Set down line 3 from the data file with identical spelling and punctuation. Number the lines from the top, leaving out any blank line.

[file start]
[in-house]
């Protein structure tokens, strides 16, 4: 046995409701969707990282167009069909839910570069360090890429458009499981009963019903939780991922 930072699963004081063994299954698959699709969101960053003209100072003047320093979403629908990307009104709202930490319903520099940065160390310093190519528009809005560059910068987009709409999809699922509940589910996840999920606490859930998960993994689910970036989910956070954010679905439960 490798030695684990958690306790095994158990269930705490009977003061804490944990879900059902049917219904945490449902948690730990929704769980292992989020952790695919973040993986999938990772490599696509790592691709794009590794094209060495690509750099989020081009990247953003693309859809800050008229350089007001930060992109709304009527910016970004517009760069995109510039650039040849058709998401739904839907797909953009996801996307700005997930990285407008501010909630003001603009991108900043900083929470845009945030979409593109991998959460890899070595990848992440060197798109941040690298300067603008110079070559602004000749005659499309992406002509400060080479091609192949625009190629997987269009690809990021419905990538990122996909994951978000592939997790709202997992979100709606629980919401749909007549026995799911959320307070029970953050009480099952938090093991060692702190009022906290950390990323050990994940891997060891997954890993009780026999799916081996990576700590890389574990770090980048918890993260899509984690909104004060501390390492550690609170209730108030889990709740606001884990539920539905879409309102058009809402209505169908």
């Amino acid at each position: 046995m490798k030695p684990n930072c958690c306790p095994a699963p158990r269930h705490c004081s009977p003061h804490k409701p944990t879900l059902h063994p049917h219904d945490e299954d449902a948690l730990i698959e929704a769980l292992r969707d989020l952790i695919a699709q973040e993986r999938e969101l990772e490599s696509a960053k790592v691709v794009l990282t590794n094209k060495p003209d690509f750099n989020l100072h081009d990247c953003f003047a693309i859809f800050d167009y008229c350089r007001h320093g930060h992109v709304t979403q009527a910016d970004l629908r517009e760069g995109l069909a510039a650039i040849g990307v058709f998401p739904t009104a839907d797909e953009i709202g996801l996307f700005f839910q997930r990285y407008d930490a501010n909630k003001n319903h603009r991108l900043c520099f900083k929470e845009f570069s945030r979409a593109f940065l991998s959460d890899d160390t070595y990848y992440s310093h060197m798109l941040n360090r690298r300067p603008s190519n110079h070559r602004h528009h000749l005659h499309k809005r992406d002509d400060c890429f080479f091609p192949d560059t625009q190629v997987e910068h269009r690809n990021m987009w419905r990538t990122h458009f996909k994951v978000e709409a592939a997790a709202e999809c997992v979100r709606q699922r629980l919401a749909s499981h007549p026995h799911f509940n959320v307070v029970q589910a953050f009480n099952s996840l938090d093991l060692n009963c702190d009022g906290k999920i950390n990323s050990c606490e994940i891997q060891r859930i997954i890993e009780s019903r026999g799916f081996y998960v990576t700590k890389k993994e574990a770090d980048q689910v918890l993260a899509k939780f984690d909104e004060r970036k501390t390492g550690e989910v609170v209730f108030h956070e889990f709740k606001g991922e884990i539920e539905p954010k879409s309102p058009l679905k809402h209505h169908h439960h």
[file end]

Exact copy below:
């Amino acid at each position: 046995m490798k030695p684990n930072c958690c306790p095994a699963p158990r269930h705490c004081s009977p003061h804490k409701p944990t879900l059902h063994p049917h219904d945490e299954d449902a948690l730990i698959e929704a769980l292992r969707d989020l952790i695919a699709q973040e993986r999938e969101l990772e490599s696509a960053k790592v691709v794009l990282t590794n094209k060495p003209d690509f750099n989020l100072h081009d990247c953003f003047a693309i859809f800050d167009y008229c350089r007001h320093g930060h992109v709304t979403q009527a910016d970004l629908r517009e760069g995109l069909a510039a650039i040849g990307v058709f998401p739904t009104a839907d797909e953009i709202g996801l996307f700005f839910q997930r990285y407008d930490a501010n909630k003001n319903h603009r991108l900043c520099f900083k929470e845009f570069s945030r979409a593109f940065l991998s959460d890899d160390t070595y990848y992440s310093h060197m798109l941040n360090r690298r300067p603008s190519n110079h070559r602004h528009h000749l005659h499309k809005r992406d002509d400060c890429f080479f091609p192949d560059t625009q190629v997987e910068h269009r690809n990021m987009w419905r990538t990122h458009f996909k994951v978000e709409a592939a997790a709202e999809c997992v979100r709606q699922r629980l919401a749909s499981h007549p026995h799911f509940n959320v307070v029970q589910a953050f009480n099952s996840l938090d093991l060692n009963c702190d009022g906290k999920i950390n990323s050990c606490e994940i891997q060891r859930i997954i890993e009780s019903r026999g799916f081996y998960v990576t700590k890389k993994e574990a770090d980048q689910v918890l993260a899509k939780f984690d909104e004060r970036k501390t390492g550690e989910v609170v209730f108030h956070e889990f709740k606001g991922e884990i539920e539905p954010k879409s309102p058009l679905k809402h209505h169908h439960h």